Before anyone jumps up and says you can do it on less, yes Bill Gates started with nothing and a few others, but most have to pay for the job.

OP have a look a bahtandsold. People would not be paying that kind of money if they could just set up on the cheap and make the same profits.

If you find an opening that makes money in a village please tell me.

On the fertilizer side, I have a factory and was approached by a fertilizer company about setting up a sales point. The amount of money I would have needed for trucks forklifts, warehouse etc was not that much different than it would have cost [owing the land ] in the west and no local store could compete on cost. Jim

Cheers Jim - been here since i was 34 and know the ropes regarding business - something that could turn over 4-5k Baht profit per month would be ideal - just pocket money or enough to contribute to their costs - Forklifts? I don't live there, I'm in Hua Hin - How you guys can actually live up there is amazing - I might have been a bad bloke and I might deserve to got to hell but I sure don't deserve village life in Issan - More comfortable and not so hot in hell!wacko.png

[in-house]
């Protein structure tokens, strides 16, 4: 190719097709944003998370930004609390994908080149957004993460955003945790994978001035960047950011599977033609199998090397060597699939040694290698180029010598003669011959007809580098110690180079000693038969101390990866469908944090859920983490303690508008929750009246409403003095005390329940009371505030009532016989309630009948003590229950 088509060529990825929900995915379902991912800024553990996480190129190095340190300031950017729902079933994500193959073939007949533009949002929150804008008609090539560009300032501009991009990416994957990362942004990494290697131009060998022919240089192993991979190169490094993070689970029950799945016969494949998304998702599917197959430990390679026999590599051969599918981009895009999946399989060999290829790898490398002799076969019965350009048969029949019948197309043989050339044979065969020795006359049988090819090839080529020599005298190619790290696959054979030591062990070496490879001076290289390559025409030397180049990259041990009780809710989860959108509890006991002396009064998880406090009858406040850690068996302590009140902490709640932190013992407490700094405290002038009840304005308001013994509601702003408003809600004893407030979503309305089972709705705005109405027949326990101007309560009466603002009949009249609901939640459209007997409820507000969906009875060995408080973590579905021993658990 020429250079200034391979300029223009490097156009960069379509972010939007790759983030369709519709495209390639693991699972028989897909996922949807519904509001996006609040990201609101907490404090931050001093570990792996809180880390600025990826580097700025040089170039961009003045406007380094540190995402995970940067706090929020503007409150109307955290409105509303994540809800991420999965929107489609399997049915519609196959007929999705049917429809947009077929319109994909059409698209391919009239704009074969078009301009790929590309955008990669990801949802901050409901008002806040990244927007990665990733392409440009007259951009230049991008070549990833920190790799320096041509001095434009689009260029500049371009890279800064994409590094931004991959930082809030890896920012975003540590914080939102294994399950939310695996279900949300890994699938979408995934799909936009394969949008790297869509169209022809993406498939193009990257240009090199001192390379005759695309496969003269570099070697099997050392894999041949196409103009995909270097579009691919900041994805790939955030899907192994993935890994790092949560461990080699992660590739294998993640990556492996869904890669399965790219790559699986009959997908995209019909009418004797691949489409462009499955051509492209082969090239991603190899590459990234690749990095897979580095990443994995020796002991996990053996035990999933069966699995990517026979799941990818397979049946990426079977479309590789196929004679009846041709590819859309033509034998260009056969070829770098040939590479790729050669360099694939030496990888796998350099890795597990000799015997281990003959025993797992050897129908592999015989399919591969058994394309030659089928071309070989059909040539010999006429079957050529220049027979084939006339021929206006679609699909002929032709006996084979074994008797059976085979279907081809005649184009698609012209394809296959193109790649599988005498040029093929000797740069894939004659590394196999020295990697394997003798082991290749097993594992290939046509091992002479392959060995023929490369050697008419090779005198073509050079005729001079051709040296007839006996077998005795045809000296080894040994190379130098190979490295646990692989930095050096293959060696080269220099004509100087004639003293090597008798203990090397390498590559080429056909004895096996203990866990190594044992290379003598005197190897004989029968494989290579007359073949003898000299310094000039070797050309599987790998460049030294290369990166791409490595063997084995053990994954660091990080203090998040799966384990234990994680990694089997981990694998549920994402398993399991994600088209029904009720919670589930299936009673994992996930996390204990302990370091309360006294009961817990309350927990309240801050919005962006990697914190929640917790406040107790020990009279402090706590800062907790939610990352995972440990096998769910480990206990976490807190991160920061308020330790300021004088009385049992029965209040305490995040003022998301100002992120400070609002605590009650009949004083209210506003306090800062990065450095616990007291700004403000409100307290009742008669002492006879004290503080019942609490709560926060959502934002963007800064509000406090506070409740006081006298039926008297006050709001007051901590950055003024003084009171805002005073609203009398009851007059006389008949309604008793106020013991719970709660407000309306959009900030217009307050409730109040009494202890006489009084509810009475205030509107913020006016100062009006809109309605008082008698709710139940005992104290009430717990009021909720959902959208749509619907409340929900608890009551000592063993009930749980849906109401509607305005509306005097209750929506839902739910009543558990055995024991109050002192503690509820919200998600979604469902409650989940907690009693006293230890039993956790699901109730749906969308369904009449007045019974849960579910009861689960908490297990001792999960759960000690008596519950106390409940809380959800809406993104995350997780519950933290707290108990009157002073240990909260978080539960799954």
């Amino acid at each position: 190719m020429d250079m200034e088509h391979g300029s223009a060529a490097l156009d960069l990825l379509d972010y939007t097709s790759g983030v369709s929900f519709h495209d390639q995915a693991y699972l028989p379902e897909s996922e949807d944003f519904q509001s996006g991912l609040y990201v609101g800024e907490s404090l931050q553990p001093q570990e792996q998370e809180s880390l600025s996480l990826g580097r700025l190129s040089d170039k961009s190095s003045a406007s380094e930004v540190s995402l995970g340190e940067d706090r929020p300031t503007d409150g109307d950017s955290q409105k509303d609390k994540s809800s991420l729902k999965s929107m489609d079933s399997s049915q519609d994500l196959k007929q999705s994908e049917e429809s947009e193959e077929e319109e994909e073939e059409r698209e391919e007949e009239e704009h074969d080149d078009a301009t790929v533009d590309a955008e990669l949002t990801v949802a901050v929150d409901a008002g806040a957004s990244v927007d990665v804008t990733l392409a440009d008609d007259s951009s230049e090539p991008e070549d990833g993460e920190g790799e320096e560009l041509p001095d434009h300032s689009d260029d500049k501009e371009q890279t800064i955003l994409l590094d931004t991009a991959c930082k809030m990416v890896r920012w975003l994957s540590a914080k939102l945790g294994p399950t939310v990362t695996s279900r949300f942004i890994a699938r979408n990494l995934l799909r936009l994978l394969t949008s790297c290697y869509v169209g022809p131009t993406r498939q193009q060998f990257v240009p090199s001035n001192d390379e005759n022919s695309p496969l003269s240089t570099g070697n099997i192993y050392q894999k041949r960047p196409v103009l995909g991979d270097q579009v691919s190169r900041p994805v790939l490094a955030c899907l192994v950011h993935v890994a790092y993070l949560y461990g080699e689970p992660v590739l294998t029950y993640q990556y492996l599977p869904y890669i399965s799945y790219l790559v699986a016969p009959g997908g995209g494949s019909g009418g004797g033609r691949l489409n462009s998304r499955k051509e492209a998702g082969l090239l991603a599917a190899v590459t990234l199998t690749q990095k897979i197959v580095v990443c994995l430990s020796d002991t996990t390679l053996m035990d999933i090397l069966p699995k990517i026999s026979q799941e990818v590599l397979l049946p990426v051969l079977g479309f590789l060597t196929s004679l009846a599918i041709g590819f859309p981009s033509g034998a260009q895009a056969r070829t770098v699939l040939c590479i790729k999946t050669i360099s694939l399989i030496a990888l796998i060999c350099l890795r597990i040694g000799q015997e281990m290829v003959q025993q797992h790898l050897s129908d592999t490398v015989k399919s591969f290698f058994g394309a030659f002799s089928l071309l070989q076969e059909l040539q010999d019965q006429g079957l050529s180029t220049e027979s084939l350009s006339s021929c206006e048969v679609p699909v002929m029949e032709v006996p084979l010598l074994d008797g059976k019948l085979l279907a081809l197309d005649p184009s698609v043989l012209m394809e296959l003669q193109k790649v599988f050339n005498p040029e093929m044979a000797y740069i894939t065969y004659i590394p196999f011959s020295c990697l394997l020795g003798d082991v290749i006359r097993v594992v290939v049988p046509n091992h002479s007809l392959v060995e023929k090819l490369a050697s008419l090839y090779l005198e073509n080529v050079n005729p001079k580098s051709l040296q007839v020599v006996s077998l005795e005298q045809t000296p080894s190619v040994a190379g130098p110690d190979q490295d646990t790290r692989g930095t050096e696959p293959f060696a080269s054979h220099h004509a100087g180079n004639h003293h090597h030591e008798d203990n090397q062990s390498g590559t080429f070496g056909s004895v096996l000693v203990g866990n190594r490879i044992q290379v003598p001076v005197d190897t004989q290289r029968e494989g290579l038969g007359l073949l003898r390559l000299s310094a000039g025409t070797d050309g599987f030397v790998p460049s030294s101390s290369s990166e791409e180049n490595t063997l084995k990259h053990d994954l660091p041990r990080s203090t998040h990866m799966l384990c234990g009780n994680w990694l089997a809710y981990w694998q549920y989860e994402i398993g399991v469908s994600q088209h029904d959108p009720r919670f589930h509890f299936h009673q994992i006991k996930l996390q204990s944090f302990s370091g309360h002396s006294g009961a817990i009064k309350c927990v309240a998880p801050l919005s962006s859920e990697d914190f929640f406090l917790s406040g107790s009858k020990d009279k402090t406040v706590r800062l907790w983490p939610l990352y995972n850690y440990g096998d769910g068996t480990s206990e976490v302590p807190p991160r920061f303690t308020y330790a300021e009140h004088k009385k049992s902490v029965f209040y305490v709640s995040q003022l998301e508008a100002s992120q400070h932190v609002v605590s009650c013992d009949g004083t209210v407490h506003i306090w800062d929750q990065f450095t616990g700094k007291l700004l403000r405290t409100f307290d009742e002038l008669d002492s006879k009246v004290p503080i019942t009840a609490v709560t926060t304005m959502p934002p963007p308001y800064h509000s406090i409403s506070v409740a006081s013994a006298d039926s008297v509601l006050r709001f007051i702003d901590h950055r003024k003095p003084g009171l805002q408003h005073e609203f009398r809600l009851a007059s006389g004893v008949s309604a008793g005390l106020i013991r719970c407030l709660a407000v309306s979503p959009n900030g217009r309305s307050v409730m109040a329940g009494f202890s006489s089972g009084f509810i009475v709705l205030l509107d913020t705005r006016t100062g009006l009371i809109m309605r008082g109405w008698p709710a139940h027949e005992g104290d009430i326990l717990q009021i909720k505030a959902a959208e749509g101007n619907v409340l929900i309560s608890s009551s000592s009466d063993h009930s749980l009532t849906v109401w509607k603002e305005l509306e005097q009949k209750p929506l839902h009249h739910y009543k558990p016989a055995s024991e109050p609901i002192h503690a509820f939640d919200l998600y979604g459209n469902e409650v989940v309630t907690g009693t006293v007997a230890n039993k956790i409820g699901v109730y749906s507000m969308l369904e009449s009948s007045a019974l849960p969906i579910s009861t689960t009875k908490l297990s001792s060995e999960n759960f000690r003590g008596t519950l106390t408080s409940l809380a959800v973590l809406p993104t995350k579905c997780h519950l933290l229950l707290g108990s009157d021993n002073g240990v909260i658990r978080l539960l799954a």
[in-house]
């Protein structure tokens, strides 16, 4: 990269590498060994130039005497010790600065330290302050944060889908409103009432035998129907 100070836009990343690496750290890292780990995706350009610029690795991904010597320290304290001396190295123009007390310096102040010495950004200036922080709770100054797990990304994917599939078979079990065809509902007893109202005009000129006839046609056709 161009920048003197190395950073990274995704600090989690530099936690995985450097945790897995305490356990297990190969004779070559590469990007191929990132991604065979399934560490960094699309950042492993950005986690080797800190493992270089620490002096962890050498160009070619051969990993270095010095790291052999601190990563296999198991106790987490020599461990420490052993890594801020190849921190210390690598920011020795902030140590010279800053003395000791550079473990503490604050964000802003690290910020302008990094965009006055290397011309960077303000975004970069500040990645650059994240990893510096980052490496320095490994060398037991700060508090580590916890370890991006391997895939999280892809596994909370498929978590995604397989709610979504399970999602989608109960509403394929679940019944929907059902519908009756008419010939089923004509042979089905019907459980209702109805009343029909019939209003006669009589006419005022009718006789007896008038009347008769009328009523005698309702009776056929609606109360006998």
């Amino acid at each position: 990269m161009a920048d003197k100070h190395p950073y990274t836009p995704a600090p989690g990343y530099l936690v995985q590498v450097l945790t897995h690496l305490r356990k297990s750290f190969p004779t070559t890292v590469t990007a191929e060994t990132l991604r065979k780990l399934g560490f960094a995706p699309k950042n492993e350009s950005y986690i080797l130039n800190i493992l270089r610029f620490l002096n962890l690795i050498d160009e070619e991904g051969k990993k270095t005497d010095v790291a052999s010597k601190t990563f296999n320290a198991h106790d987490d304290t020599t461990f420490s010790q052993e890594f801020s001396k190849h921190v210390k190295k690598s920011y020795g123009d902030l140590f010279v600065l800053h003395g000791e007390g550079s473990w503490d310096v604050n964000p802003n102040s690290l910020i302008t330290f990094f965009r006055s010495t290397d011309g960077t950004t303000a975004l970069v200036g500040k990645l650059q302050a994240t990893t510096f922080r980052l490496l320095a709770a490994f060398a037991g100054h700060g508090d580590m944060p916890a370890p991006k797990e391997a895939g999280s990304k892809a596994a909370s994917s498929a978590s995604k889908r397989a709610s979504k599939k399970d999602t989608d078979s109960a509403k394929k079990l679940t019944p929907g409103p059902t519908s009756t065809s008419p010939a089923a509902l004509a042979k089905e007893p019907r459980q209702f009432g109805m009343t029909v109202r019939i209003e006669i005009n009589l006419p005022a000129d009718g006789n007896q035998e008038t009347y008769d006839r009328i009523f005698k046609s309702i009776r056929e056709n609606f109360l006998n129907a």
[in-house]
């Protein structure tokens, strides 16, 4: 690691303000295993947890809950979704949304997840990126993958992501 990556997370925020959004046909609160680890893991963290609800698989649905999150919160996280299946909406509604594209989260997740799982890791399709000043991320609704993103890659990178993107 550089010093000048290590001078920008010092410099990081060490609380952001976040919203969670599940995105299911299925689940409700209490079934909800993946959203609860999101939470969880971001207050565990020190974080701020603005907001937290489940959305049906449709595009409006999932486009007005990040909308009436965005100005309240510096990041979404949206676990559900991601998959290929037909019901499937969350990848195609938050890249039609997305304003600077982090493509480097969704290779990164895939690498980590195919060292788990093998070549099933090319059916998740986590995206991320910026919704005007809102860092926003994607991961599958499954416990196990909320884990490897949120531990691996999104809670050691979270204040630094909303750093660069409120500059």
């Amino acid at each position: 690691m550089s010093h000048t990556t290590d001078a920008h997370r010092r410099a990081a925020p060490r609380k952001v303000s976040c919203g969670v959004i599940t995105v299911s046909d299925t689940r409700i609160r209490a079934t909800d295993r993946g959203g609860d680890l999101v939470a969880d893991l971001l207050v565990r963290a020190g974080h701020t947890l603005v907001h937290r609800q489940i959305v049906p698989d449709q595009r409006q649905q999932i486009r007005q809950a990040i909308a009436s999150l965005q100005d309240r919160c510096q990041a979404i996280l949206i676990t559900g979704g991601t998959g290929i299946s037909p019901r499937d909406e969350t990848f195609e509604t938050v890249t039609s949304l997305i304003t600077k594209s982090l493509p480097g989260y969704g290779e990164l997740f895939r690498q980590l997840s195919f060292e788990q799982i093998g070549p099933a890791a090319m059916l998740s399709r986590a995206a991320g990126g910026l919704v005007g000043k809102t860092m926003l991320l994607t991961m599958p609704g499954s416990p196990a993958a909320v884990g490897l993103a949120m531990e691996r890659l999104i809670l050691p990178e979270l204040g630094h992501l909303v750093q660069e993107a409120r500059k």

On that I can speak from experience, wife was bored and kids were off school, so she set up a milk shake shop in front of the house. Now we have little stalls that sell ice drinks etc around, now wife has lived in OZ for awhile and brought back a big solid blender, sunbeam I think. Anyway she set up using powder milk and powdered cream, sprinkles. jelly and chocolate sticks. Not just some flavoring mixed with crushed ice. Drinks wre 10, 15, and 20 Baht. Kids were coming from miles around to get these starnge milk shakes. On a good day she would turn a 1000 Baht, 500 profit.